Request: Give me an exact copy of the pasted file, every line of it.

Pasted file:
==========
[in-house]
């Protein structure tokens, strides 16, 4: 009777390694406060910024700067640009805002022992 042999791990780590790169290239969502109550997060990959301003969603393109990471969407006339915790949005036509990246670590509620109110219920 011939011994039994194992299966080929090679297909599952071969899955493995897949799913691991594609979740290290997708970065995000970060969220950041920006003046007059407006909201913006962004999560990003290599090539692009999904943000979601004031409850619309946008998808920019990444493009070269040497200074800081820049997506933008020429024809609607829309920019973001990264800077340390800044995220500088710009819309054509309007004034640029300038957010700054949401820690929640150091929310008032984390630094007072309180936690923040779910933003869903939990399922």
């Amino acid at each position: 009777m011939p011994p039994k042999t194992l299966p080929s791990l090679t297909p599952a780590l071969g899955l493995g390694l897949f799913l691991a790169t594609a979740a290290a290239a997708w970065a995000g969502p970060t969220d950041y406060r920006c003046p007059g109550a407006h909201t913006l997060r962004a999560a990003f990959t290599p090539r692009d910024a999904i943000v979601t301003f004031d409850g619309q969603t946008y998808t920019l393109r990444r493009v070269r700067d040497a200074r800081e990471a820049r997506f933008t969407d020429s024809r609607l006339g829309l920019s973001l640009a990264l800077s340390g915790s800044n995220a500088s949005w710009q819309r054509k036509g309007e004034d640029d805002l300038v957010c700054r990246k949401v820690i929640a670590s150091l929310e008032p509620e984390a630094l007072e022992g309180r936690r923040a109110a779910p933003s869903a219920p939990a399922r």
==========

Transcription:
[in-house]
């Protein structure tokens, strides 16, 4: 009777390694406060910024700067640009805002022992 042999791990780590790169290239969502109550997060990959301003969603393109990471969407006339915790949005036509990246670590509620109110219920 011939011994039994194992299966080929090679297909599952071969899955493995897949799913691991594609979740290290997708970065995000970060969220950041920006003046007059407006909201913006962004999560990003290599090539692009999904943000979601004031409850619309946008998808920019990444493009070269040497200074800081820049997506933008020429024809609607829309920019973001990264800077340390800044995220500088710009819309054509309007004034640029300038957010700054949401820690929640150091929310008032984390630094007072309180936690923040779910933003869903939990399922």
């Amino acid at each position: 009777m011939p011994p039994k042999t194992l299966p080929s791990l090679t297909p599952a780590l071969g899955l493995g390694l897949f799913l691991a790169t594609a979740a290290a290239a997708w970065a995000g969502p970060t969220d950041y406060r920006c003046p007059g109550a407006h909201t913006l997060r962004a999560a990003f990959t290599p090539r692009d910024a999904i943000v979601t301003f004031d409850g619309q969603t946008y998808t920019l393109r990444r493009v070269r700067d040497a200074r800081e990471a820049r997506f933008t969407d020429s024809r609607l006339g829309l920019s973001l640009a990264l800077s340390g915790s800044n995220a500088s949005w710009q819309r054509k036509g309007e004034d640029d805002l300038v957010c700054r990246k949401v820690i929640a670590s150091l929310e008032p509620e984390a630094l007072e022992g309180r936690r923040a109110a779910p933003s869903a219920p939990a399922r």